Honiara, Solomon Islands, December 14: Pacific Fisheries Ministers have called for consideration and action on fisheries in United Nations Framework on Climate Change Convention Conference of the Parties (COP) meetings as the world’s biggest and healthiest tuna stock faces potential depletion because of climate change.
Republic of Marshall Islands’ Minister of Natural Resources and Commerce, Hon. John Silk, Niue Minister for Natural Resources, Hon. Mona Ainuu, Kiribati Minister of Fisheries and Marine Resources Development Hon. Ribanataake Awira, Tonga Minister for Fisheries, Hon. Lord Fohe and Pacific Oceans Commissioner, Dr Filimon Manoni, made the call to large carbon emitting countries in a panel discussion organised by the Forum Fisheries Agency, at the Moana Blue Pacific Pavilion at the 28th Conference of the Parties (COP28) hosted by the United Arab Emirates.
The discussion focused on the challenges and responsibilities faced by FFA’s 17 member nations, who not only produce a third of the world’s tuna but have also successfully managed their major tuna stocks – the healthiest stocks of Big Eye, Yellow Fin, Albacore, and Skipjack in the world.
“There are huge implications on our Pacific Islands. For decades we have always relied on the ocean – it is our sovereignty, a cultural inheritance. Our ancestors taught us to respect and protect the ocean and it will continue to provide for generations,” Hon. Moana Ainuu, Niue’s Minister for Fisheries said.
She added that even though the Pacific contributes little to carbon emissions and has placed measures to address climate change, there was a need for greater commitment and action from large carbon emitting nations.
“We are doing our part, but the perpetrators of this climate chaos should be made accountable for what is happening. We’re losing stock because of the warming of the seas; we’re losing stock because there’s illegal fishing. We’re calling out on these people, to please help us to protect our oceans and fisheries, because in turn, all these blessings will also be beneficial to yourselves.”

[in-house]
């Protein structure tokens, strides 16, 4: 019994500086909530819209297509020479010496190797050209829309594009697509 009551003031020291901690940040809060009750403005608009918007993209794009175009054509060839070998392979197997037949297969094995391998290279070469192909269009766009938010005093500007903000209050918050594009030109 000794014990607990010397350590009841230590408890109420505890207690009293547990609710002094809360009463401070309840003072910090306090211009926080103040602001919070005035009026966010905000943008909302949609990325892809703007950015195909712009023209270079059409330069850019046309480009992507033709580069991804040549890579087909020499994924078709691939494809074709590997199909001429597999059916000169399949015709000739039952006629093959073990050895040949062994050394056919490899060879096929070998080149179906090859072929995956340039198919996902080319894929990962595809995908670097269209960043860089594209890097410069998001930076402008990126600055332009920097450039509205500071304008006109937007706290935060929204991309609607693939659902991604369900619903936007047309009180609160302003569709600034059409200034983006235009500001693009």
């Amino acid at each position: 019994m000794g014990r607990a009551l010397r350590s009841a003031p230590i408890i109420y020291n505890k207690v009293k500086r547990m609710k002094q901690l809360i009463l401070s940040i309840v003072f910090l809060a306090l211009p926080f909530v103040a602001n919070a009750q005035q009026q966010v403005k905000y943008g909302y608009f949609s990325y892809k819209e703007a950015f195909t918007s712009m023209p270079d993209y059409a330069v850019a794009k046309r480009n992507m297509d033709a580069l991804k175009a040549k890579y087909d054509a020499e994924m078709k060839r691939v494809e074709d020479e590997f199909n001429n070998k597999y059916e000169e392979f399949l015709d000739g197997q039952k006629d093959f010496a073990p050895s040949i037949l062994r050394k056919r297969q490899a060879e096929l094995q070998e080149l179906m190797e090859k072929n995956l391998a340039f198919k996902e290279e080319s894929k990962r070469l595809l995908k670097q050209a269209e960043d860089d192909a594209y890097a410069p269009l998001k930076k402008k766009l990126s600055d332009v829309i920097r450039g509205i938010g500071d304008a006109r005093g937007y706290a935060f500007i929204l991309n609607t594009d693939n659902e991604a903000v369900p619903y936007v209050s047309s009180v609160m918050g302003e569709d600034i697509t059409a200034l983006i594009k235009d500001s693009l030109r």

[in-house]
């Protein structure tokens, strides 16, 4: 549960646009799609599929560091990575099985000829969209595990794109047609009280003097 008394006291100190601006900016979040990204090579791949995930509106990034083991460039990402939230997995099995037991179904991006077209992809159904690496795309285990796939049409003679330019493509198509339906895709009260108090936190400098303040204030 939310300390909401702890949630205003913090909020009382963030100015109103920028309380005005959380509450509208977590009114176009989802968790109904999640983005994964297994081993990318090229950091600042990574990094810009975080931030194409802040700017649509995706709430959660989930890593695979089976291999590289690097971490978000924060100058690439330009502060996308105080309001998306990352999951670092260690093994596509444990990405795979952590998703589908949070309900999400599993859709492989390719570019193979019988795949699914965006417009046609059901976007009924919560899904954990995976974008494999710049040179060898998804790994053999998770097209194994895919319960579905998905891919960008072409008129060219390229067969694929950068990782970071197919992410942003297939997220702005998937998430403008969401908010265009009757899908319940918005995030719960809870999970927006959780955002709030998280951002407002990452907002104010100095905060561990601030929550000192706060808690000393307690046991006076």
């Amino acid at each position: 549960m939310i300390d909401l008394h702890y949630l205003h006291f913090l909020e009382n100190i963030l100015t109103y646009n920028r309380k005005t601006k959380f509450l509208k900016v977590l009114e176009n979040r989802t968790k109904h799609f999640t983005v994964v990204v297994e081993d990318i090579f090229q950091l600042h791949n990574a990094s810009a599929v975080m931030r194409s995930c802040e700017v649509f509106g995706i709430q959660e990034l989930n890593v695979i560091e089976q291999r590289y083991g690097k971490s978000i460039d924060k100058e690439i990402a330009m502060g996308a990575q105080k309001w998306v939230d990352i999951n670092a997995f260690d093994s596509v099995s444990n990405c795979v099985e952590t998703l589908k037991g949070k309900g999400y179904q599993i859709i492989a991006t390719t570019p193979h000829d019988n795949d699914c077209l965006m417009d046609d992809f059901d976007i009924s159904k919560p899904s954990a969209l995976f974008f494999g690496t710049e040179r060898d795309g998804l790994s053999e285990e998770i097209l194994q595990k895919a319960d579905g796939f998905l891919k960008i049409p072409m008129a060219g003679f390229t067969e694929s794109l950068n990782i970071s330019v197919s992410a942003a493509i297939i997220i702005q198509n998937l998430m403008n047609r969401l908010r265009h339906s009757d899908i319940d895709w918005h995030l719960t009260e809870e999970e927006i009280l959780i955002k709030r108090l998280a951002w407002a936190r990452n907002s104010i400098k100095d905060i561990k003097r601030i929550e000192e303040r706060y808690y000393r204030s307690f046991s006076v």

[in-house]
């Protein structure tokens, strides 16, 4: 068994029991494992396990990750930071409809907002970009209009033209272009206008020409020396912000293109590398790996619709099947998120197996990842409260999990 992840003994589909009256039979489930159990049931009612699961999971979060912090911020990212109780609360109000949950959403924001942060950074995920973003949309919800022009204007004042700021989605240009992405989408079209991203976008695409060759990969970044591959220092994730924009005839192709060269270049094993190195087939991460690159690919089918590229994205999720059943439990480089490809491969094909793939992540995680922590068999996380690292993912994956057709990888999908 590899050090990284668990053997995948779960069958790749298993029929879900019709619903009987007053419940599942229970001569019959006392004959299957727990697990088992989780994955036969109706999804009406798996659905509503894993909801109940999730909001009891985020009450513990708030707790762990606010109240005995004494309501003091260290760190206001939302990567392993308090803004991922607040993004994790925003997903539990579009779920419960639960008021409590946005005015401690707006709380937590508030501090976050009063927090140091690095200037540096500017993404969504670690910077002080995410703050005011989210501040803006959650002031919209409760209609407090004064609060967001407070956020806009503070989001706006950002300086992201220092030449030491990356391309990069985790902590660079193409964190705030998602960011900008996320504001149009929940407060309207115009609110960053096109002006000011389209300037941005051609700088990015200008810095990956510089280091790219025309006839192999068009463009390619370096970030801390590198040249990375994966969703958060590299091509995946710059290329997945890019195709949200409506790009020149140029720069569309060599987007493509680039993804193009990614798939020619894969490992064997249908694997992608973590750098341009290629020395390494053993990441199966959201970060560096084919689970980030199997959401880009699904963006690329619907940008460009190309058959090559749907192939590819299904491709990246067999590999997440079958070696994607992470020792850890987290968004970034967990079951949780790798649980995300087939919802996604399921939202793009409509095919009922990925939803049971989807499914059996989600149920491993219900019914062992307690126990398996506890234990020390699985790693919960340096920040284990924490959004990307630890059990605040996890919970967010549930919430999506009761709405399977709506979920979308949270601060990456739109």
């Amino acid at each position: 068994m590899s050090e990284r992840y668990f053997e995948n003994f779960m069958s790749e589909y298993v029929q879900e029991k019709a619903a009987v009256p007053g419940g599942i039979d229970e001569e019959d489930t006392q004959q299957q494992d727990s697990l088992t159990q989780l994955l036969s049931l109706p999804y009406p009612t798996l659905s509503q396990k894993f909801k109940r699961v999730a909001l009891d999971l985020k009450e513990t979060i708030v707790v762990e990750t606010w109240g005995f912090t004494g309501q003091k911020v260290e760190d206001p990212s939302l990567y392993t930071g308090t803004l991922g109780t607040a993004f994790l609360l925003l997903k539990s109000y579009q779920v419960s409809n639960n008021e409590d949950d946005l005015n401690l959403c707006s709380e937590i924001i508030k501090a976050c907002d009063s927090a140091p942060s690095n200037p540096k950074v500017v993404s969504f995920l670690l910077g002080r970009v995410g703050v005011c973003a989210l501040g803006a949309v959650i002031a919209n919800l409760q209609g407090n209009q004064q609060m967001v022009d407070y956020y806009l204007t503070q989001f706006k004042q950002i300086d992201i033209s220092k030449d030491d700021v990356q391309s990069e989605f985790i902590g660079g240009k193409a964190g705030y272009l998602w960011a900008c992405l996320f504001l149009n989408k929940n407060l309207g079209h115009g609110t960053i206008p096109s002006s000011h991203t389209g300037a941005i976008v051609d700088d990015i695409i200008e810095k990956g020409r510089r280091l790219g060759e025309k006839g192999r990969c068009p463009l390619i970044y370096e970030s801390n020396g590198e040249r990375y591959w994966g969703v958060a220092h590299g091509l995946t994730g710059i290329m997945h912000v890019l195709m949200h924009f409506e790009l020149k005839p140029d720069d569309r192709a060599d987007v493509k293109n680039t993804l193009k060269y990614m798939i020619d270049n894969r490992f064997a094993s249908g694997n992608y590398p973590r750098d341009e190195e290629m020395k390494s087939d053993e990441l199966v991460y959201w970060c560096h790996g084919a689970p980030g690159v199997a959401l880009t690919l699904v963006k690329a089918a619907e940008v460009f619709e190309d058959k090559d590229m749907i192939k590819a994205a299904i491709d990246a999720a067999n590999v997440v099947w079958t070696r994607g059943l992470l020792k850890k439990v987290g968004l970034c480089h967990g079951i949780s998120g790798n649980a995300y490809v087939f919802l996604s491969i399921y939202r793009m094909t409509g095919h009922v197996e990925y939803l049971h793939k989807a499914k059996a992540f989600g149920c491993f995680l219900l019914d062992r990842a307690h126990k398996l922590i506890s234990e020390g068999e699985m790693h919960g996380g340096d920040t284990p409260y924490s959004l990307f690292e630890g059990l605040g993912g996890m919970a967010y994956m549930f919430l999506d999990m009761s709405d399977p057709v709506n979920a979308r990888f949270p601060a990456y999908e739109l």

The latest scientific advice revealed that with the current high emissions a significant portion of tuna biomass will move from the Western Central Pacific Ocean to the Eastern Pacific.
Also with this worst case scenario of high emissions, 20 percent of tuna biomass is predicted to move from the Pacific Islands’ EEZs into the high seas. But if the temperatures are kept below 1.5 degrees, the migration of tuna stocks would be about 3 percent.
Hon. Silk said the predicted tuna migration to higher seas in 20 years because of climate change would be problematic for his country, which earns at least $40million from selling fishing licenses. He added that climate change would also impact food security for people who depend on nearshore fishing.
“The adoption of the FFA Climate Change Strategy this year provides the blueprint for FFA members to address the impacts of climate change including in adaptation and loss and damage. But we call on the international community to join us in this fight to ensure the sustainability of tuna for our future generations.” he said.
Kiribati, which is 90 percent ocean depends heavily on tuna for its national revenue and food security.
“Tuna is the only revenue that we can get. We can’t get anything out from our land. And the only thing that we are relying on is the tuna,” Hon. Awira said. “Tuna is very important for us. How do we protect them?
FFA Director General, Dr. Manu Tupou-Roosen said the loss of biomass would significantly affect national revenues, underlining that the total government revenue in 2022 was around US$480million.
“So, when we think about that loss of biomass, think about it as a loss of associated benefits as well. Not just in terms of money because it’s never just about the money. It’s always about our people, it is about food security, livelihoods and our culture and way of life. We call on the global community to ensure the continuing sustainability of our fisheries by acting now to get back on track to achieve the Paris commitment of 1.5 degrees by 2030 and ensure that fisheries are embedded in the COP discussions. We also seek timely access to adequate finances for our Pacific Island countries to address climate change impacts which for our Pacific Islands is happening now.”
The session concluded with a call for continued collaboration to address the challenges posed by climate change and to safeguard the Pacific’s invaluable tuna fisheries.